Book review: Feel-Good Productivity

I first heard about this book from a famous YouTuber, whose content I love to watch. The book, recently published by him, seemed like an interesting read for the beginning of the year.

The book adopts an interesting approach to productivity, focusing on a kind of productivity that feels good about what you’re doing. It’s not precisely about doing more, but about doing more of what matters the most to you.

I particularly like how the book is organized and how the topics are divided. It is split into energize, unblock, and sustained productivity sections. It offers a framework to motivate you to do what you need to do and also how to keep doing it once the motivation is gone. Most importantly, it discusses how to sustain this for long periods.

The book emphasizes the kind of productivity needed to complete big projects. I have come to believe that great achievements in life result more from consistent habits than from short, intense sprints. Everything I have achieved has taken a long time, involving many everyday activities rather than a single prolonged effort.

The proposed framework in the book aligns well with what I believe constitutes a good productivity system.

Other books offer frameworks for productivity, like “Getting Things Done” and “Taking Smart Notes,” among others. I have even reviewed those on this blog.

Nevertheless, none of them focus specifically on how to sustain a productivity system for many years.

I don’t fully agree with the author that it’s only about doing more of what matters to you. Sometimes, you have to do things that don’t feel great, but they still need to be done.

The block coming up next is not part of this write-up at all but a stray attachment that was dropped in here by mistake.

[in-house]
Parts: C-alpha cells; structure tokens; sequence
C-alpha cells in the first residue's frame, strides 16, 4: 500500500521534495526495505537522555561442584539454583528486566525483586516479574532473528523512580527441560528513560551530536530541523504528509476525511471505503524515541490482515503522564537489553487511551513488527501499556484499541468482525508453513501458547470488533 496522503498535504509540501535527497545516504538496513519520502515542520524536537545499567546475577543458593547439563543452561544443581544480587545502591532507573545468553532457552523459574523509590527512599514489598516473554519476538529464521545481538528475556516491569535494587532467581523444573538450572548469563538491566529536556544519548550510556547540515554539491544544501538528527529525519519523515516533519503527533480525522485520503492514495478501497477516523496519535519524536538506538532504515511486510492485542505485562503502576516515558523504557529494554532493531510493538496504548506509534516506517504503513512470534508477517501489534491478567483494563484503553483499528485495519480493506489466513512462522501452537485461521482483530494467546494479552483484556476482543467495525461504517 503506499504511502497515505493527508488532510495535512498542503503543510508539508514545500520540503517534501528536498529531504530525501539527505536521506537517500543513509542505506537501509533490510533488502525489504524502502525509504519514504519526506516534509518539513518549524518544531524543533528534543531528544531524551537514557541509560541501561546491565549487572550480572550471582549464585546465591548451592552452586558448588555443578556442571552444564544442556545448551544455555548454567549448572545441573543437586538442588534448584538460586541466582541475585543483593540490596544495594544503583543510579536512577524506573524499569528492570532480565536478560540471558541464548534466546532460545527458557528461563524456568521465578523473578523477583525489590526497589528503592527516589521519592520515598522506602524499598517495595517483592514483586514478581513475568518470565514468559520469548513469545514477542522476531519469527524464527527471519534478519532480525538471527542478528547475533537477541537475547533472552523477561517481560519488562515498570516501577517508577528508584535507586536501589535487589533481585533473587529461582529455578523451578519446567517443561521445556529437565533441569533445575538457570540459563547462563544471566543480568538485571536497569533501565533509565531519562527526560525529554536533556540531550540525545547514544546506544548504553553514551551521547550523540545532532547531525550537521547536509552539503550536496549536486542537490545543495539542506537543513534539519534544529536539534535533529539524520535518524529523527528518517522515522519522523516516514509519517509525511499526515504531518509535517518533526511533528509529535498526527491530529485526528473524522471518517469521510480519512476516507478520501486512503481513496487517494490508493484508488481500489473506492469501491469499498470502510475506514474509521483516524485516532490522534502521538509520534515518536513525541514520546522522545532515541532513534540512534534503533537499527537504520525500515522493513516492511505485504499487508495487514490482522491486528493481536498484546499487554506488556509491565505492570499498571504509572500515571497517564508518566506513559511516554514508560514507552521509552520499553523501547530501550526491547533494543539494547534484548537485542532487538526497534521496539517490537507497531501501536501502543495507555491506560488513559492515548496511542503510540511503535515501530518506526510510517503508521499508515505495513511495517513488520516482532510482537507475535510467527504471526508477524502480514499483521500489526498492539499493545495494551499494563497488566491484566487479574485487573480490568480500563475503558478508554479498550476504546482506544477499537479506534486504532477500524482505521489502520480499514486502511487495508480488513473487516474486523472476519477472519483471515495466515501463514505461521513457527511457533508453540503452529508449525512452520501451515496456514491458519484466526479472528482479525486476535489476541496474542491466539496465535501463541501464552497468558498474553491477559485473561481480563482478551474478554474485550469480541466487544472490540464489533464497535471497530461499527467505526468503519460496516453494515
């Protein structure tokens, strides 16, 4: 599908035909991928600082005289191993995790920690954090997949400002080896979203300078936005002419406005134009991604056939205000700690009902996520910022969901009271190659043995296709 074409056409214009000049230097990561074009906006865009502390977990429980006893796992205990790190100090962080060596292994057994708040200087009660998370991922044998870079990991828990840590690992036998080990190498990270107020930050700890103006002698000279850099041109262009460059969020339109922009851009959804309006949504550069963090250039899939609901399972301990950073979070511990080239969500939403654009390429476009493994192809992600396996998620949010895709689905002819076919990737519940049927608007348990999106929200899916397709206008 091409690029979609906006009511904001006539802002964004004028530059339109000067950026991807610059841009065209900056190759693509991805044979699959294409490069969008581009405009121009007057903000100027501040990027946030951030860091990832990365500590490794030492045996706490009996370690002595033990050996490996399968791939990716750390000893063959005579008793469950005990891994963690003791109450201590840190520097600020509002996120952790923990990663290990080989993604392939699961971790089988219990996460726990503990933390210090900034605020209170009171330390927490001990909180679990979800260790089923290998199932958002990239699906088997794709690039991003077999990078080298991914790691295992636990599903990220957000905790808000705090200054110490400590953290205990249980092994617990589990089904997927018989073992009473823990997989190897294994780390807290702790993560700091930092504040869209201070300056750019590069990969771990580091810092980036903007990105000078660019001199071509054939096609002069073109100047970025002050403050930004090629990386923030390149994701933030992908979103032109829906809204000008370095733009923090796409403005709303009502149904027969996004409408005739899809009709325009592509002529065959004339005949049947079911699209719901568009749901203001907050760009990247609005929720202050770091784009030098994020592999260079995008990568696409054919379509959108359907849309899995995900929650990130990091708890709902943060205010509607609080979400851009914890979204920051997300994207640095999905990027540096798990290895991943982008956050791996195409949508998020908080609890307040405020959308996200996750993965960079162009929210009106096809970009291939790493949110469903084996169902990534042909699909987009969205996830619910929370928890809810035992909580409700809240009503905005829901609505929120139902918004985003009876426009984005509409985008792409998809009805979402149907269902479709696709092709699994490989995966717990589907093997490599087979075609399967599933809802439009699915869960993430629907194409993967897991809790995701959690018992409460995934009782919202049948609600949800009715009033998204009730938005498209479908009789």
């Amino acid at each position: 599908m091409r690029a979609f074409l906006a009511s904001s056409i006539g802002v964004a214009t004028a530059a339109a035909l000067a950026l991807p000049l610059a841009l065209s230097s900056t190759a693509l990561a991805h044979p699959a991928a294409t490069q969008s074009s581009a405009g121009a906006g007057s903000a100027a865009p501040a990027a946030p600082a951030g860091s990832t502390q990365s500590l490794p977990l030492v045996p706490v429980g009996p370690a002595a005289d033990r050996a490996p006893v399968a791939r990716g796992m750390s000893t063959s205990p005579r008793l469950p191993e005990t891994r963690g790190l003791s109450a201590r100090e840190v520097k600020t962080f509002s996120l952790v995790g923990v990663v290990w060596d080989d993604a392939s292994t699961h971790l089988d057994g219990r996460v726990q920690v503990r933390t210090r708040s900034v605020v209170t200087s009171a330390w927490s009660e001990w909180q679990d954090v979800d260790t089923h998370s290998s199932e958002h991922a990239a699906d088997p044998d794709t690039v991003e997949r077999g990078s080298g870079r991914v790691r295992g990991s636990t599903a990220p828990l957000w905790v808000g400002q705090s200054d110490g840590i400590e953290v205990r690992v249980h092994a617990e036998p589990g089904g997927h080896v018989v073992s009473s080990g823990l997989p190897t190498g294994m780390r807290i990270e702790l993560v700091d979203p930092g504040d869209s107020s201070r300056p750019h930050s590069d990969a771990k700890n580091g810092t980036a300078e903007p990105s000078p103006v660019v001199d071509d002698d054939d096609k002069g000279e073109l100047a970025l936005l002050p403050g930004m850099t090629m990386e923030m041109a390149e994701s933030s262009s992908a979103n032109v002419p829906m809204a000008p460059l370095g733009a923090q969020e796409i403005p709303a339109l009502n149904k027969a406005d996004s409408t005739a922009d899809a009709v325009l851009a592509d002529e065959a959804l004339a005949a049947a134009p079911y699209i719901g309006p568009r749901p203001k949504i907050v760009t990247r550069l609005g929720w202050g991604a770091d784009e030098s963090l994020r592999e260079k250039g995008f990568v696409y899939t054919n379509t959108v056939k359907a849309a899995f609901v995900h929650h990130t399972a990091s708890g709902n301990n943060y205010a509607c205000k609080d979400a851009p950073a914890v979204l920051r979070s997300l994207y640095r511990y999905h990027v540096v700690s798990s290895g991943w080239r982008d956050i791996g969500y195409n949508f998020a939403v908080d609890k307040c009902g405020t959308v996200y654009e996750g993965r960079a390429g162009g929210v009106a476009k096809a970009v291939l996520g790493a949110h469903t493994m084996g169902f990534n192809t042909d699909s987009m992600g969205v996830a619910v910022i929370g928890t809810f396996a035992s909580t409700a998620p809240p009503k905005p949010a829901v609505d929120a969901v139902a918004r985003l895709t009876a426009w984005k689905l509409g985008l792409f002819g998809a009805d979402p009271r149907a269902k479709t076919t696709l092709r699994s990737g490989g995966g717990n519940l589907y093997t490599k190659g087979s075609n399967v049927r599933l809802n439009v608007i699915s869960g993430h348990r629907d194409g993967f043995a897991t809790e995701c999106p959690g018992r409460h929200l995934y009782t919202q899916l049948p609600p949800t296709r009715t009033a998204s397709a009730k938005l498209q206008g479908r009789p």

Depending on your field of work, you need to sustain productivity and motivation for long periods in those activities too. But the way the author offers a framework to not only get started but also to sustain productivity for a project you are working on, was well expressed.

I have written in this blog about how to avoid burnout, emphasizing the importance of sustainability in the field of coding.

The computer science field is rich in opportunities. I’ve seen everyone dedicated to growing in this field become very successful financially. Even those who don’t love to code or aren’t passionate about technology can succeed. However, the number of people who are burned out and unable to maintain a work-life balance for long periods is staggering.

I believe this is a good book if you are struggling with motivation or if you want to achieve more. It’s a new book, so we will have to give it time. Ali will probably mature as an author.

So, give him the opportunity to be your first read this year. If you have heard about him and want to learn a new framework for sustaining productivity over long periods, this book may offer you a good perspective.

If you had to adopt one thing from the book, I would suggest the 12-month celebration. The way he categorizes celebrations really aligns with my own practices. Every year, I do a presentation for myself at the end of the year that sets the tone for the next year.

He divides the categories into health, work, and relationships. In my self-presentation year after year, I also divide my goals and reviews into these categories, with a few metrics to track to ensure I am heading in the direction I planned.


Would I recommend this book? I am not entirely sure for whom I would recommend this book just yet; however, it was totally worth it for me to read. If you are looking for an easy read to start your year, this might be a good start. It’s easy to read, not too compelling, and doesn’t require a lot of energy to finish. Yet, it offers some great exercises that you may incorporate into your life. If you take up the 12-month celebration milestone, that’s a win already. If you prefer something more traditional and battle-tested, then this might not be the book for you.

Where to Find the Book

Written on January 30, 2024